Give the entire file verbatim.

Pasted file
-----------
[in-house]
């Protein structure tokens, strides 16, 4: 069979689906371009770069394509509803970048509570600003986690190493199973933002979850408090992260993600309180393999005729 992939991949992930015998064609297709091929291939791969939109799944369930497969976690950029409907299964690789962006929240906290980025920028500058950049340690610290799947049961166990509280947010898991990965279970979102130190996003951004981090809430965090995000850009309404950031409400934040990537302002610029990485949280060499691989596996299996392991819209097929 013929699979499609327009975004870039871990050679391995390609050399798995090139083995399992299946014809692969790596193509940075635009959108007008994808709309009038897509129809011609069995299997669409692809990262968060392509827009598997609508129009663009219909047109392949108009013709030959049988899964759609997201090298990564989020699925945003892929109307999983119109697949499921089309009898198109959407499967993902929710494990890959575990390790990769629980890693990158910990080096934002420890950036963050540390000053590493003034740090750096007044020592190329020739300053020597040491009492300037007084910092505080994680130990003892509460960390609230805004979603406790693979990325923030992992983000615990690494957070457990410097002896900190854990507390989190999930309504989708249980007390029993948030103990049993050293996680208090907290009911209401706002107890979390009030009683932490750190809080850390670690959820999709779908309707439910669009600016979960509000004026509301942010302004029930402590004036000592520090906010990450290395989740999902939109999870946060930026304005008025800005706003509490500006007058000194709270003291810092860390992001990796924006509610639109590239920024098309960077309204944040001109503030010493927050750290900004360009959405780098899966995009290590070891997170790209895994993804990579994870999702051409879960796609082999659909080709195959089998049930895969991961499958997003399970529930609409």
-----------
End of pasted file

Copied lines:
[in-house]
């Protein structure tokens, strides 16, 4: 069979689906371009770069394509509803970048509570600003986690190493199973933002979850408090992260993600309180393999005729 992939991949992930015998064609297709091929291939791969939109799944369930497969976690950029409907299964690789962006929240906290980025920028500058950049340690610290799947049961166990509280947010898991990965279970979102130190996003951004981090809430965090995000850009309404950031409400934040990537302002610029990485949280060499691989596996299996392991819209097929 013929699979499609327009975004870039871990050679391995390609050399798995090139083995399992299946014809692969790596193509940075635009959108007008994808709309009038897509129809011609069995299997669409692809990262968060392509827009598997609508129009663009219909047109392949108009013709030959049988899964759609997201090298990564989020699925945003892929109307999983119109697949499921089309009898198109959407499967993902929710494990890959575990390790990769629980890693990158910990080096934002420890950036963050540390000053590493003034740090750096007044020592190329020739300053020597040491009492300037007084910092505080994680130990003892509460960390609230805004979603406790693979990325923030992992983000615990690494957070457990410097002896900190854990507390989190999930309504989708249980007390029993948030103990049993050293996680208090907290009911209401706002107890979390009030009683932490750190809080850390670690959820999709779908309707439910669009600016979960509000004026509301942010302004029930402590004036000592520090906010990450290395989740999902939109999870946060930026304005008025800005706003509490500006007058000194709270003291810092860390992001990796924006509610639109590239920024098309960077309204944040001109503030010493927050750290900004360009959405780098899966995009290590070891997170790209895994993804990579994870999702051409879960796609082999659909080709195959089998049930895969991961499958997003399970529930609409």